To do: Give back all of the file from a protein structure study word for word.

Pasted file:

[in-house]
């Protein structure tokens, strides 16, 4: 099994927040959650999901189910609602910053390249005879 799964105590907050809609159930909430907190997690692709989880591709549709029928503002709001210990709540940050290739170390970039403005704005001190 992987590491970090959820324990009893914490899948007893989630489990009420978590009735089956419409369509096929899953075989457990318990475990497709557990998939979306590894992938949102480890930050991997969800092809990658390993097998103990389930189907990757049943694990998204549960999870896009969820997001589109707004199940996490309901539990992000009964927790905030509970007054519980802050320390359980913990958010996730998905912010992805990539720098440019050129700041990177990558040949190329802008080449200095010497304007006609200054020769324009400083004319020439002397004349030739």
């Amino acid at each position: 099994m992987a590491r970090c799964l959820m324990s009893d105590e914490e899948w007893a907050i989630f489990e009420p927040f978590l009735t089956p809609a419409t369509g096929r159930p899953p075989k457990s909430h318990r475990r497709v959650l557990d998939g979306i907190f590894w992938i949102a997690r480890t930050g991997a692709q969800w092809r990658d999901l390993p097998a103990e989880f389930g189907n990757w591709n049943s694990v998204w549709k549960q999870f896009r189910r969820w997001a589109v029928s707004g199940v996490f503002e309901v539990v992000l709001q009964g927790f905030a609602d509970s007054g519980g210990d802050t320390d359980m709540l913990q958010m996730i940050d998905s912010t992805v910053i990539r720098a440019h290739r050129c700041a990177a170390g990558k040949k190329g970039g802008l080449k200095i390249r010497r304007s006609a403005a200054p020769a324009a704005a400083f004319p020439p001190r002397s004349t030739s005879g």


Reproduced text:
[in-house]
């Protein structure tokens, strides 16, 4: 099994927040959650999901189910609602910053390249005879 799964105590907050809609159930909430907190997690692709989880591709549709029928503002709001210990709540940050290739170390970039403005704005001190 992987590491970090959820324990009893914490899948007893989630489990009420978590009735089956419409369509096929899953075989457990318990475990497709557990998939979306590894992938949102480890930050991997969800092809990658390993097998103990389930189907990757049943694990998204549960999870896009969820997001589109707004199940996490309901539990992000009964927790905030509970007054519980802050320390359980913990958010996730998905912010992805990539720098440019050129700041990177990558040949190329802008080449200095010497304007006609200054020769324009400083004319020439002397004349030739």
């Amino acid at each position: 099994m992987a590491r970090c799964l959820m324990s009893d105590e914490e899948w007893a907050i989630f489990e009420p927040f978590l009735t089956p809609a419409t369509g096929r159930p899953p075989k457990s909430h318990r475990r497709v959650l557990d998939g979306i907190f590894w992938i949102a997690r480890t930050g991997a692709q969800w092809r990658d999901l390993p097998a103990e989880f389930g189907n990757w591709n049943s694990v998204w549709k549960q999870f896009r189910r969820w997001a589109v029928s707004g199940v996490f503002e309901v539990v992000l709001q009964g927790f905030a609602d509970s007054g519980g210990d802050t320390d359980m709540l913990q958010m996730i940050d998905s912010t992805v910053i990539r720098a440019h290739r050129c700041a990177a170390g990558k040949k190329g970039g802008l080449k200095i390249r010497r304007s006609a403005a200054p020769a324009a704005a400083f004319p020439p001190r002397s004349t030739s005879g």